Anti-Hepatitis (28 Offers)
What is Hepatitis A?
The three most common viral forms are:
The other forms of hepatitis – D, E, F and G – are very rare.
Hepatitis A is a contagious liver disease that occurs as a result of infection with the hepatitis A virus. The severity of hepatitis varies, from a mild form that lasts several weeks, to a severe disease that extends over a period of several months. Many people heal completely and will not have any long-term liver damage.
How is Hepatitis A transmitted?
Hepatitis A is usually transmitted when the virus is introduced into the body through the mouth as a result of contact with contaminated objects, food or beverages.
A person can become infected by:
- When the infected person does not wash their hands after using the toilet and then touches food or objects.
- When someone has sexual contact with an infected person.
- When a parent does not wash their hands after changing the baby's diaper.
The foods with the highest risk are fruits, vegetables, ice cream and water from unsafe sources. Chlorinated water kills the hepatitis A virus.
What is Hepatitis B?
Hepatitis B is a viral infection that affects the liver and is one of the most important health problems worldwide. It is important to remember that hepatitis B can go from a mild to a severe form, which can affect us throughout our lives. Thus, hepatitis B can be classified into two types: acute and chronic.
Acute hepatitis B lasts less than six months, and the immune system has the ability to fight and eliminate the virus, during which time the body recovers. Most people with hepatitis B have an acute infection, but this can become chronic.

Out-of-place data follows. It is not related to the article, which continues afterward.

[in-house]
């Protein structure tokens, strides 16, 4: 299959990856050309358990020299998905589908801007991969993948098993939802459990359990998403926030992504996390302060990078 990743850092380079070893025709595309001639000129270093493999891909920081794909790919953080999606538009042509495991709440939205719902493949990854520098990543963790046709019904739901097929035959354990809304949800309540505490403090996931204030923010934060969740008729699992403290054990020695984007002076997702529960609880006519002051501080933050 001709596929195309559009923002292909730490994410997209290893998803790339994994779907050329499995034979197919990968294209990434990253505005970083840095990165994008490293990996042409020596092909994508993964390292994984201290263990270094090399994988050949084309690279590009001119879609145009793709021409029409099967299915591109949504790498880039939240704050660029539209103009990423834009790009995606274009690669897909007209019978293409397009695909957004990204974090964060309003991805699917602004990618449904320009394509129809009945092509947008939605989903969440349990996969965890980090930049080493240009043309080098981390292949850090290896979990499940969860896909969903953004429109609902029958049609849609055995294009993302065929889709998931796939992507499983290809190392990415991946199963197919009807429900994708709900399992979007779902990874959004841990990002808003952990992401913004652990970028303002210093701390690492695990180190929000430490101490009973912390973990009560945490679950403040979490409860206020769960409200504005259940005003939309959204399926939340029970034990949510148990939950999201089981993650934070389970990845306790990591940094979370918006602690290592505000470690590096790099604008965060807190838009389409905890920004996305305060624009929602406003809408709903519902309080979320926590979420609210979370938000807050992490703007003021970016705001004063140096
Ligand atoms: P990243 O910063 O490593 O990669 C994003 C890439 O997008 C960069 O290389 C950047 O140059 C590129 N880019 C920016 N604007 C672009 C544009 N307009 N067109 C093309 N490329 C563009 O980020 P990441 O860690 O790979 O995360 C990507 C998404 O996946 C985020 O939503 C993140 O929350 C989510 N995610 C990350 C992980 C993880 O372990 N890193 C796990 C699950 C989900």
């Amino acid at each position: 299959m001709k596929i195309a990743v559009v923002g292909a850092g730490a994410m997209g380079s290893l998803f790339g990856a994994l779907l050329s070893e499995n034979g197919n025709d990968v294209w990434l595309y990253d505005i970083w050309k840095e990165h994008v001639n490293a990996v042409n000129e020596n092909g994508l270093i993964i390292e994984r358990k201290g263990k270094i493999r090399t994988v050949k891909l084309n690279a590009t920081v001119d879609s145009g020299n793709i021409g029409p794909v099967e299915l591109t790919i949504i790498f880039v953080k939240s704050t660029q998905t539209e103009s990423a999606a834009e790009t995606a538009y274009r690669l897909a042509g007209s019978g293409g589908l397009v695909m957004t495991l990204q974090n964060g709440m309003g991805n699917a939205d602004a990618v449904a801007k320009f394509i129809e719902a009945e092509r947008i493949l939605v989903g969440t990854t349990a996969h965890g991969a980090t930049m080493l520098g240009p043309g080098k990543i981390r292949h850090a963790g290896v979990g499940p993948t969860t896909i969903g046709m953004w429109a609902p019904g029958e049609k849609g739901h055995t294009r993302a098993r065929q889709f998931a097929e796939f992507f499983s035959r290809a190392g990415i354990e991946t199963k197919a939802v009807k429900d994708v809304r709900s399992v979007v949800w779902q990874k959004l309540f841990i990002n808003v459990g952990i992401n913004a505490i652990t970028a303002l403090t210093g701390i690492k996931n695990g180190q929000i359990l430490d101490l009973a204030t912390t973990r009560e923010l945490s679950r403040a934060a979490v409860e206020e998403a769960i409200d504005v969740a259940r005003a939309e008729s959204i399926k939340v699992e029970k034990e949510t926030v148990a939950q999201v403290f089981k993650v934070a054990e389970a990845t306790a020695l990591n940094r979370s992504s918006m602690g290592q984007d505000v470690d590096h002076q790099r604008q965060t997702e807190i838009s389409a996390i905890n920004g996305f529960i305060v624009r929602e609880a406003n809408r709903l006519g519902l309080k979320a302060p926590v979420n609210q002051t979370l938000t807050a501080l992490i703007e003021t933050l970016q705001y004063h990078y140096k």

Chronic hepatitis B lasts more than six months or even a lifetime. In this case, the immune system cannot fight the infection, this can lead to other diseases that put our lives in danger.
Causes, and how is hepatitis B transmitted?
The virus can be transmitted from one person to another through blood, sperm or other bodily fluids. There are cases when hepatitis B is transmitted from mother to baby during birth. The most common ways of contacting the HBV virus are through sexual transmission, in the case of unprotected sexual contact with an infected person. Also, the HBV virus can be transmitted by reuse of contaminated needles and syringes, which have not been sterilized previously (tattoo). Hepatitis B infections can also occur during medical, surgical or dental interventions if the instruments used have been contaminated and have not been sterilized.
What are the symptoms of hepatitis C?
In the acute phase, the disease is most often asymptomatic or manifested by fatigue, muscle pain, irritability, nausea - symptoms that can be easily confused or ignored by patients. In most cases, the disease is identified much later, most often after a set of routine liver tests or when complications occur. Once penetrated into the blood, the hepatitis C virus attaches to the liver cell and begins to multiply, spreading to the liver.
Early symptoms of Hepatitis C are:
- Lack of appetite
- Abdominal pain
- Tiredness and fatigue
Symptoms that appear more than 12 months after contacting the HVC virus:
- Continuous and exacerbated by fatigue, concentration and memory problems
- Feeling bad
- Depression, anxiety
- Indigestion, bloating, abdominal pain
- Joint and muscle pain
- The skin and eyes get a yellow tint